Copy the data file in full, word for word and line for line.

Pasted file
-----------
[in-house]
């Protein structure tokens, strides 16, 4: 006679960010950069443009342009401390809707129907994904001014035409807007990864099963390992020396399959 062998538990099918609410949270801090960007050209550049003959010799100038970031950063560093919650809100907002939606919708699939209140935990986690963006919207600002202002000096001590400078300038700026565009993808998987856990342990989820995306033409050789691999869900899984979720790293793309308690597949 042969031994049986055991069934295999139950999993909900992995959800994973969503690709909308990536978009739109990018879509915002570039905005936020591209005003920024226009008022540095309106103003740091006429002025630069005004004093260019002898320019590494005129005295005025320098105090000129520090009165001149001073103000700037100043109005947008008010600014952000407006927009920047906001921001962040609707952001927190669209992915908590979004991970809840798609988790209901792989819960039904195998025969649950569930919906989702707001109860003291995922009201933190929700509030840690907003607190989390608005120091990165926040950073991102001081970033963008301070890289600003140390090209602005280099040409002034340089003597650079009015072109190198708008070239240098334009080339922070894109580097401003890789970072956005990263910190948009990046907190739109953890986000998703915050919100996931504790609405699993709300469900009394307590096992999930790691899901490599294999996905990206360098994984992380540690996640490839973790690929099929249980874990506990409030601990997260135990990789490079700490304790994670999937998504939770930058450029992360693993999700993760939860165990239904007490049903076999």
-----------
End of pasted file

[in-house]
């Protein structure tokens, strides 16, 4: 006679960010950069443009342009401390809707129907994904001014035409807007990864099963390992020396399959 062998538990099918609410949270801090960007050209550049003959010799100038970031950063560093919650809100907002939606919708699939209140935990986690963006919207600002202002000096001590400078300038700026565009993808998987856990342990989820995306033409050789691999869900899984979720790293793309308690597949 042969031994049986055991069934295999139950999993909900992995959800994973969503690709909308990536978009739109990018879509915002570039905005936020591209005003920024226009008022540095309106103003740091006429002025630069005004004093260019002898320019590494005129005295005025320098105090000129520090009165001149001073103000700037100043109005947008008010600014952000407006927009920047906001921001962040609707952001927190669209992915908590979004991970809840798609988790209901792989819960039904195998025969649950569930919906989702707001109860003291995922009201933190929700509030840690907003607190989390608005120091990165926040950073991102001081970033963008301070890289600003140390090209602005280099040409002034340089003597650079009015072109190198708008070239240098334009080339922070894109580097401003890789970072956005990263910190948009990046907190739109953890986000998703915050919100996931504790609405699993709300469900009394307590096992999930790691899901490599294999996905990206360098994984992380540690996640490839973790690929099929249980874990506990409030601990997260135990990789490079700490304790994670999937998504939770930058450029992360693993999700993760939860165990239904007490049903076999």